After the computing device establishes the appropriate calculation relationship and generates markup language representing the calculation relationship, the computing device stores the markup language at block 308 (e.g., in a memory of the computing device or another storage medium in the form of one or more explicit calculation arcs in a calculation linkbase, one or more XBRL formulas assertions and their filters). Then, at block 310, the computing device validates the facts by determining whether the facts reported in the XBRL filing (e.g., in the XBRL instance document) and referenced by the calculation relationship are consistent or inconsistent with the calculation relationship.

FIG. 4 illustrates a process 400 for determining calculation relationships using XBRL facts, according to an embodiment, and could be carried out by a computing device during the course of carrying out block 306 of FIG. 3. The process 400 is discussed with reference to the computing devices illustrated in FIGS. 1 and 2. In other embodiments, other suitable computing devices can be used to perform the process illustrated in FIG. 4.

At block 402, the computing device retrieves context metadata (e.g., by parsing tags) for facts of an XBRL instance document. At block 404, the computing device determines, using the metadata of the identified XBRL facts, whether the facts have the same period type and period date(s). If the facts have the same period type and the same period date(s) (“YES” following 404), the computing device proceeds to block 406 to determine whether the facts exists in the same scenario (or segment or, more generally whether the facts have equivalent aspects other than period type and period date). If the computing device determines that the facts exist in the same scenario (“YES” following block 406), the computing device then generates or defines a concept-based calculation relationship at block 408 (e.g., by generating additional markup language (e.g., XLink-compliant XML code) and storing the generated markup language in a linkbase in a taxonomy document.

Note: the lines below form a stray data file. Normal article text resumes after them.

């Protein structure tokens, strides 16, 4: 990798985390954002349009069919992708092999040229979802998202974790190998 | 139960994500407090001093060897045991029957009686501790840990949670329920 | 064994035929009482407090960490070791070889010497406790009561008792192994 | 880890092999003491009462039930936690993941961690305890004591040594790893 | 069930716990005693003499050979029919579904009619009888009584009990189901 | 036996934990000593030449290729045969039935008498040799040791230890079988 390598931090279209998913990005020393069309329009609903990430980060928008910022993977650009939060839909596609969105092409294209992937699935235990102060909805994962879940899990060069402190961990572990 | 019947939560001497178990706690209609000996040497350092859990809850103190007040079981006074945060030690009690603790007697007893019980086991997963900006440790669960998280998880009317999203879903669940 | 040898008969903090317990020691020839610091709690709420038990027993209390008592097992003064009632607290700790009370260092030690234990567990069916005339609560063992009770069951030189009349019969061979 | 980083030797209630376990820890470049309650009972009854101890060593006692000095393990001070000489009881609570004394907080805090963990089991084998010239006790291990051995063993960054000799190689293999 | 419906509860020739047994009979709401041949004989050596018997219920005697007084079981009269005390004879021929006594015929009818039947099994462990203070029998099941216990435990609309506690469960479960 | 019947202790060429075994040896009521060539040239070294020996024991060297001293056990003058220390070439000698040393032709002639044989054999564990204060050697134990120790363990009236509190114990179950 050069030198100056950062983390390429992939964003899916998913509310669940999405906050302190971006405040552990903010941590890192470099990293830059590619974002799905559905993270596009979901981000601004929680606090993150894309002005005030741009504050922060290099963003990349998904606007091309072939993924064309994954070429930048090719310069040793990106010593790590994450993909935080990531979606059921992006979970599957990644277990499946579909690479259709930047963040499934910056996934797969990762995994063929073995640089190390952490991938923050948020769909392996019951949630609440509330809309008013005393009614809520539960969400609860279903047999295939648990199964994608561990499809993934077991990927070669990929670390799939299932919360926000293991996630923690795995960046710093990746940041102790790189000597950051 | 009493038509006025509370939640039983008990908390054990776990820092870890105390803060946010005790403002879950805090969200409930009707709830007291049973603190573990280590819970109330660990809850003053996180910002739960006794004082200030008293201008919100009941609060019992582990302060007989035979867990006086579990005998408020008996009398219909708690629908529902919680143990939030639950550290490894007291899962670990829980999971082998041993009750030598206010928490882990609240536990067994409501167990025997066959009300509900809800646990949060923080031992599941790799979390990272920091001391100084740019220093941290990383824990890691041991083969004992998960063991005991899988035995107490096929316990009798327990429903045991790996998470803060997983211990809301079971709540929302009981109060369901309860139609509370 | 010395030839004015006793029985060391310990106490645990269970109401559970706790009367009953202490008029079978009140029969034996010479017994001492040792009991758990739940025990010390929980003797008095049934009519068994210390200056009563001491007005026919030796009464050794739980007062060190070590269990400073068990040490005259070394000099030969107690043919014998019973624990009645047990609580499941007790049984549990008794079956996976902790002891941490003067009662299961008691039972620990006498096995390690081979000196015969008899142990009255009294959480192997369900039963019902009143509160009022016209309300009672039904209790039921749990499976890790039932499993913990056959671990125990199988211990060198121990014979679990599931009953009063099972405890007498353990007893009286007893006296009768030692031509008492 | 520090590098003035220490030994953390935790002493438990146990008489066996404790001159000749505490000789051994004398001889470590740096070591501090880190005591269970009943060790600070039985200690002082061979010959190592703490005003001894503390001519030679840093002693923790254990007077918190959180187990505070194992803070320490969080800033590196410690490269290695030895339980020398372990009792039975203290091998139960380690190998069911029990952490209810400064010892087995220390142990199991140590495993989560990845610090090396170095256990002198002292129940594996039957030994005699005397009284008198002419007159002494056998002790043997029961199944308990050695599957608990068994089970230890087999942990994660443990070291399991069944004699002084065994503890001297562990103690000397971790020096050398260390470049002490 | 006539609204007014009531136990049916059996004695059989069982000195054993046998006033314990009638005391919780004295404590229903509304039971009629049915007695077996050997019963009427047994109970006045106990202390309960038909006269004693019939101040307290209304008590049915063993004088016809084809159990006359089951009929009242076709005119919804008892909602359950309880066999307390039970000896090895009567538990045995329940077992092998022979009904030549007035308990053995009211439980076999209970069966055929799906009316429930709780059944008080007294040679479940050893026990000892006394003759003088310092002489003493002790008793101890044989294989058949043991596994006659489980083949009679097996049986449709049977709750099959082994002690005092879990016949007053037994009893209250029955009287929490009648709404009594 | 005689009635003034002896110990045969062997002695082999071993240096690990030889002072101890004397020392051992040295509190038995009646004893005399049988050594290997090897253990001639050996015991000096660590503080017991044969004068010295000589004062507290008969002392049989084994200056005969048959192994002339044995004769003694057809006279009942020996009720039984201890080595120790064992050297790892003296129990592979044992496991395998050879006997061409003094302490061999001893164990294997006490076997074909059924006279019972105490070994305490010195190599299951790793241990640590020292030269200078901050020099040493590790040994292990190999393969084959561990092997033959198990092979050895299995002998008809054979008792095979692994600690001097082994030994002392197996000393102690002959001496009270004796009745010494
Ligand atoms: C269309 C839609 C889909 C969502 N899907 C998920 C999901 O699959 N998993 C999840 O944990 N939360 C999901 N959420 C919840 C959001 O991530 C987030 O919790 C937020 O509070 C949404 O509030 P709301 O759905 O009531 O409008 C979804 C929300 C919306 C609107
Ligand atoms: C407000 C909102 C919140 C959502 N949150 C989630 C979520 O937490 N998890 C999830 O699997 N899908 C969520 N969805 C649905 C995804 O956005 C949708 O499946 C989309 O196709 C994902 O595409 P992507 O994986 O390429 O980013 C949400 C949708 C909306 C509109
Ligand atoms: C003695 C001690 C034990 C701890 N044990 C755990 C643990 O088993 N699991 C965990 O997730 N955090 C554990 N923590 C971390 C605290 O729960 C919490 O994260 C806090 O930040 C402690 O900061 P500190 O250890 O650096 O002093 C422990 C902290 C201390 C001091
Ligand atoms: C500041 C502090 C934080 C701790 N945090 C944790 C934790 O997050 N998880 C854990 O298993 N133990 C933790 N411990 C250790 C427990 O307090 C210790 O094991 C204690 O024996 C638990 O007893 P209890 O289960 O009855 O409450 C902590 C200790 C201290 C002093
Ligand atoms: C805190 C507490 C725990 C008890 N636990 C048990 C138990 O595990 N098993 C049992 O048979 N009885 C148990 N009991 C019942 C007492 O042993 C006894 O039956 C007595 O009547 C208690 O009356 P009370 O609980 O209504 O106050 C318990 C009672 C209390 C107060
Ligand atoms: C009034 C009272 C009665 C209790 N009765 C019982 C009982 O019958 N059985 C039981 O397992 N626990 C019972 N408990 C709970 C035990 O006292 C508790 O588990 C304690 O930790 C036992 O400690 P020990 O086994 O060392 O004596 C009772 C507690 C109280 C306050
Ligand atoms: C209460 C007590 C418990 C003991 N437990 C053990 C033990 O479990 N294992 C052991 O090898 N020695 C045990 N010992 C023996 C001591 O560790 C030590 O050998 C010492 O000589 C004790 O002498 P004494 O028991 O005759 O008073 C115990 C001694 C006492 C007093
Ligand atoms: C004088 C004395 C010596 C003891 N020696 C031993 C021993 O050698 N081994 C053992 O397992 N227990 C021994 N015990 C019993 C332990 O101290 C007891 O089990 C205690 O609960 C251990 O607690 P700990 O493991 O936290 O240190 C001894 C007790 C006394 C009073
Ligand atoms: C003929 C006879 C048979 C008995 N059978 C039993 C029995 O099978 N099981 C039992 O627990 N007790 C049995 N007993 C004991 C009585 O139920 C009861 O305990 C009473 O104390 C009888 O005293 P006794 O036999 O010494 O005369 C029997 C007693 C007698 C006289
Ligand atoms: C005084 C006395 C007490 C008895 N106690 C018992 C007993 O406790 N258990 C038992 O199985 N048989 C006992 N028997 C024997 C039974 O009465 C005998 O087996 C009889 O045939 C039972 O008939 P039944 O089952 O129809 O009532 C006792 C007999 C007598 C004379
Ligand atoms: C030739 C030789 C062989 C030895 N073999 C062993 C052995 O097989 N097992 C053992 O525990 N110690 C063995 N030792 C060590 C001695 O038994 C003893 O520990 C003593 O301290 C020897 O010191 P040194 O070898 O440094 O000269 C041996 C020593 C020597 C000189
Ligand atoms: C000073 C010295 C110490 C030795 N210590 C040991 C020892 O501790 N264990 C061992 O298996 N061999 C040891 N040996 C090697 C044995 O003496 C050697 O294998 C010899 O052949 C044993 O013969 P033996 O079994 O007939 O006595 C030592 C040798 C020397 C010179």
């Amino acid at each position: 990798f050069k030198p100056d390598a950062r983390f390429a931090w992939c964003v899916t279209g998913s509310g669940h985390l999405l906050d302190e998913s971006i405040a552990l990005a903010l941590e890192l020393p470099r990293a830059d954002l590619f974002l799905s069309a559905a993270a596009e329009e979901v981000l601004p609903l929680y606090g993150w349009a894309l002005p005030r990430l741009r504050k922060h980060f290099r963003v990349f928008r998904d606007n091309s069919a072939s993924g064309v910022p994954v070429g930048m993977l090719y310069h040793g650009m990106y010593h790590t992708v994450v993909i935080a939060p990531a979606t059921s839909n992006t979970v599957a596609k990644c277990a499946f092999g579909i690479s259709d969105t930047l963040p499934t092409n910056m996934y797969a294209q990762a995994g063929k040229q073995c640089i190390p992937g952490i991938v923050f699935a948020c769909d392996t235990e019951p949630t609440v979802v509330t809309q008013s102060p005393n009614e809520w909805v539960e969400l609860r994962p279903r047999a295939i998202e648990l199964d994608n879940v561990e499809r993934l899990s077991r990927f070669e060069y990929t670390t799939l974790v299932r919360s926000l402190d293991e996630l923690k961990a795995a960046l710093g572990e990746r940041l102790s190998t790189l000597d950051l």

However, if the facts do not have the same period type or do not have the same period date(s) (“NO” following block 404), the computing device generates or defines a fact-based calculation relationship at block 410. Similarly, if the computing device determines that the facts do not exist in the same scenario (“NO” following block 406), the computing device generates a fact-based calculation relationship at block 410. In an embodiment, when the computing device carries out the actions of block 404, it performs the test regarding the period type prior to the test for the same period date, and the if they do not have the same period type the computing device skips the test for the same period date and generates a fact-based calculation relationship at block 410.